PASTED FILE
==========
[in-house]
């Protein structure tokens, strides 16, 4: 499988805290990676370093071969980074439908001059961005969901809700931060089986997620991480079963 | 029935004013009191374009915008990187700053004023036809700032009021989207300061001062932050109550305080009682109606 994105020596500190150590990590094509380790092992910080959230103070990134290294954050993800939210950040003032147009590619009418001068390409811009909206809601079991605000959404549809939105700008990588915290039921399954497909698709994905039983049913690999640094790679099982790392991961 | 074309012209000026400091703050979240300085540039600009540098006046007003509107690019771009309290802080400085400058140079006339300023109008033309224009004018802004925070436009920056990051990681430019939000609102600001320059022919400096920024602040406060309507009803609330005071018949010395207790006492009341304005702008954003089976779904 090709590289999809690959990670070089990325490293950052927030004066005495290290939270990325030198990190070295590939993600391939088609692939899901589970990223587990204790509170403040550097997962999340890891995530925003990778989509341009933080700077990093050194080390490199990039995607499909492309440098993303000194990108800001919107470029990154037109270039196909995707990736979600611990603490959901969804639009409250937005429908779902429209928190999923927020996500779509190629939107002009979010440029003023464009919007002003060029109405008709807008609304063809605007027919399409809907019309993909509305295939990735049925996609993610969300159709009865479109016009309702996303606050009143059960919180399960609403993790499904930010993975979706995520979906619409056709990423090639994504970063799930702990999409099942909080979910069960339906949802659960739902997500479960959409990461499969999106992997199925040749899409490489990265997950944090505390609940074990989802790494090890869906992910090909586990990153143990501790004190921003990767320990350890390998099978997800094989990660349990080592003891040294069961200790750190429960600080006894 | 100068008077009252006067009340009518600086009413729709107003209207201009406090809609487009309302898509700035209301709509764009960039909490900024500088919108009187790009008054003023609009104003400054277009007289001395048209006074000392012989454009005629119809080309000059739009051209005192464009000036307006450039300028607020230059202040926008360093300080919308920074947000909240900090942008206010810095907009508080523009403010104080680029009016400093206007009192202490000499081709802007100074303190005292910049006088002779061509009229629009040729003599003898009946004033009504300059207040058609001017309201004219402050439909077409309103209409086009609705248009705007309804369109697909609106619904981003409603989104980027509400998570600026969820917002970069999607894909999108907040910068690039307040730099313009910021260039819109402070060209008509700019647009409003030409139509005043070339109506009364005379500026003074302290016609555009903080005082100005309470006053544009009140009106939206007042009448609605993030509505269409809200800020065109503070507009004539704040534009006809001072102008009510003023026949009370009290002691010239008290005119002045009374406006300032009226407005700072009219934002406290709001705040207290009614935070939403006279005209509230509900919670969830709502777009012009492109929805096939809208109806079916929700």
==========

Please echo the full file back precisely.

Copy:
[in-house]
């Protein structure tokens, strides 16, 4: 499988805290990676370093071969980074439908001059961005969901809700931060089986997620991480079963 | 029935004013009191374009915008990187700053004023036809700032009021989207300061001062932050109550305080009682109606 994105020596500190150590990590094509380790092992910080959230103070990134290294954050993800939210950040003032147009590619009418001068390409811009909206809601079991605000959404549809939105700008990588915290039921399954497909698709994905039983049913690999640094790679099982790392991961 | 074309012209000026400091703050979240300085540039600009540098006046007003509107690019771009309290802080400085400058140079006339300023109008033309224009004018802004925070436009920056990051990681430019939000609102600001320059022919400096920024602040406060309507009803609330005071018949010395207790006492009341304005702008954003089976779904 090709590289999809690959990670070089990325490293950052927030004066005495290290939270990325030198990190070295590939993600391939088609692939899901589970990223587990204790509170403040550097997962999340890891995530925003990778989509341009933080700077990093050194080390490199990039995607499909492309440098993303000194990108800001919107470029990154037109270039196909995707990736979600611990603490959901969804639009409250937005429908779902429209928190999923927020996500779509190629939107002009979010440029003023464009919007002003060029109405008709807008609304063809605007027919399409809907019309993909509305295939990735049925996609993610969300159709009865479109016009309702996303606050009143059960919180399960609403993790499904930010993975979706995520979906619409056709990423090639994504970063799930702990999409099942909080979910069960339906949802659960739902997500479960959409990461499969999106992997199925040749899409490489990265997950944090505390609940074990989802790494090890869906992910090909586990990153143990501790004190921003990767320990350890390998099978997800094989990660349990080592003891040294069961200790750190429960600080006894 | 100068008077009252006067009340009518600086009413729709107003209207201009406090809609487009309302898509700035209301709509764009960039909490900024500088919108009187790009008054003023609009104003400054277009007289001395048209006074000392012989454009005629119809080309000059739009051209005192464009000036307006450039300028607020230059202040926008360093300080919308920074947000909240900090942008206010810095907009508080523009403010104080680029009016400093206007009192202490000499081709802007100074303190005292910049006088002779061509009229629009040729003599003898009946004033009504300059207040058609001017309201004219402050439909077409309103209409086009609705248009705007309804369109697909609106619904981003409603989104980027509400998570600026969820917002970069999607894909999108907040910068690039307040730099313009910021260039819109402070060209008509700019647009409003030409139509005043070339109506009364005379500026003074302290016609555009903080005082100005309470006053544009009140009106939206007042009448609605993030509505269409809200800020065109503070507009004539704040534009006809001072102008009510003023026949009370009290002691010239008290005119002045009374406006300032009226407005700072009219934002406290709001705040207290009614935070939403006279005209509230509900919670969830709502777009012009492109929805096939809208109806079916929700």